Here’s a thing that bugs me. There was an Ali G and a Keith frigging Lemon movie before there was an Alan Partridge one. What the hell is wrong with the world that Keith smegging Lemon gets a film made and released theatrically before the king of North Norfolk Digital does? That legit annoys me for two reasons. 1) Keith lemon sucks and b) Keith lemon sucks balls. I’m so sharp and cutting with my wit. Anyway, the Alan Partridge film is finally a thing and I saw it last night. Is it a big plate providing more value for money than the standard plate or is it a mentalist you wish to get away from? Click the link below to find out!!!
As a Brit I am legally obliged to be a fan of Alan Partridge. If ever you come across a Brit that says they dislike Alan Partridge, they’re probably a Russian spy or something. Luckily for me, I really enjoy the chap. Over the years Steve Coogan has taken Alan Partridge beyond being just a character to the point where his life is almost as real as Coogan’s. I’m not sure how much of Alan Partridge has ever been shown outside the UK, but here he is a national treasure. Over the past 20 or so years we’ve dropped in and out of Alan’s life at various points. He’s been from the highs of working at the BBC on a mid-to-late prime time slot to the lows of living in his caravan whilst trying desperately to get his career restarted. You can read his life story in the book I, Partridge: We Need To Talk About Alan, or better yet get the audio book as it is read by Alan himself. Despite all this love I have for dear old Alan I was quite apprehensive about a film adaptation. It’s not uncommon for film adaptations of TV shows to either feel like extended TV series episodes (The X-Files Movies) or to horribly pandering crap made to please morons… such as that fecking Keith lemon movie. I’m strictly talking about film adaptations which follow the original cast of course. When you move onto modern adaptations you get stuff like Lost In Space and that’s just something I don’t have the available word count to cover here. Not that I have a limit on words… it’s just that one word is too many.
In Alpha Papa, as the film is subtitle, Alan is working for North Norfolk Digital radio and is enjoying being employed. He’d like to be back on TV, but that’s just the pipe dreams of a younger man. Norfolk Digital is in the process of being taken over by a large corporation that have decided to re-brand the station as Shape, because words like “shape” create an identity with the youth of today. When rumours of cuts start cropping up which threaten to take out the old guard of radio DJs Alan, in a typical act of cowardice, suggests the bosses fire long time fellow DJ Pat Farrell (Colm Meaney). This goes according to plan. What doesn’t go according to plan is the radio station’s launch party because Pat, now armed with a shotgun, has decided it’s time to take hostages and take back the radio station he loved. Pat requests Alan, who had already run away, become his liaison with the police for negotiations, a task Alan isn’t too keen on at first… until the TV cameras turn up that is.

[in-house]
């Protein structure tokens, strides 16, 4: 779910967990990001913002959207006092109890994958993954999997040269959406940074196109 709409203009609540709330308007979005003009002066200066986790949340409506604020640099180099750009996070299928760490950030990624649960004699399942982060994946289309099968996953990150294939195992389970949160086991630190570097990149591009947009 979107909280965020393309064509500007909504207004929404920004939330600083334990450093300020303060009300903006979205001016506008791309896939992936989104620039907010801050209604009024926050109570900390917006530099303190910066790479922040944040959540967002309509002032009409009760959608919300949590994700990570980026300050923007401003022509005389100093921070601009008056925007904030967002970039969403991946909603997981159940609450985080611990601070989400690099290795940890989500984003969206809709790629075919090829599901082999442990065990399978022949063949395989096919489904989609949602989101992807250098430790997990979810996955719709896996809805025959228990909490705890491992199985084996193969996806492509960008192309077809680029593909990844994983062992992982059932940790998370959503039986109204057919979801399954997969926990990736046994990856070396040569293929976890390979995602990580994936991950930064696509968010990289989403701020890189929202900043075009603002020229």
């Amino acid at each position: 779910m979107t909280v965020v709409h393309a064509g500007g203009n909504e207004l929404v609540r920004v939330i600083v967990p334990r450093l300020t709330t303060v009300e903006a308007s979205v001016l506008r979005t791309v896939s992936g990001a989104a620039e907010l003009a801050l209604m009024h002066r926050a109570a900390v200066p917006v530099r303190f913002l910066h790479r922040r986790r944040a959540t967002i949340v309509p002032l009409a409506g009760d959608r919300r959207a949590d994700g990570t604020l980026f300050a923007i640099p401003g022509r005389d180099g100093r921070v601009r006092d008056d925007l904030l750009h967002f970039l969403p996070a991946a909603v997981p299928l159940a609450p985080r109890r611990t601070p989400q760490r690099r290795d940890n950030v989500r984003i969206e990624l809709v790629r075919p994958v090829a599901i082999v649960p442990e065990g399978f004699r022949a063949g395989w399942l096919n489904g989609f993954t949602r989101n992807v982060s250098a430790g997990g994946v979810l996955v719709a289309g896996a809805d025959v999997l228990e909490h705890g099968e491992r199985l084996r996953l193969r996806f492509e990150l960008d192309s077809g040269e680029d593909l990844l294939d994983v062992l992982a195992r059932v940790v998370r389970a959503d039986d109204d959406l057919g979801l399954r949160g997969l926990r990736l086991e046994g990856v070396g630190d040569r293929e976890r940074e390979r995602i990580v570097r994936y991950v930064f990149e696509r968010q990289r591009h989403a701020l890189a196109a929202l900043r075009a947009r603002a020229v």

So effectively we have a comedy film that sits somewhere between a siege negotiation movie and Die Hard here. Except Alan is less John McClane and more Harry Ellis. Once Alan gets a sniff of the potential PR goodness that came come from being the face of the siege… the siege face, if you will… Alan begins to maybe lose a little of his investment in bringing an end to the siege. Also, the fact he regularly has a gun pointed at him and the fact he is a coward leads him to pretty much do the opposite of what the police would like him to do. Let is not be said that Alan isn’t proactive though. He certainly is. It’s just that his proactivity is entirely selfish and, occasionally, fantastical. This is classic Alan.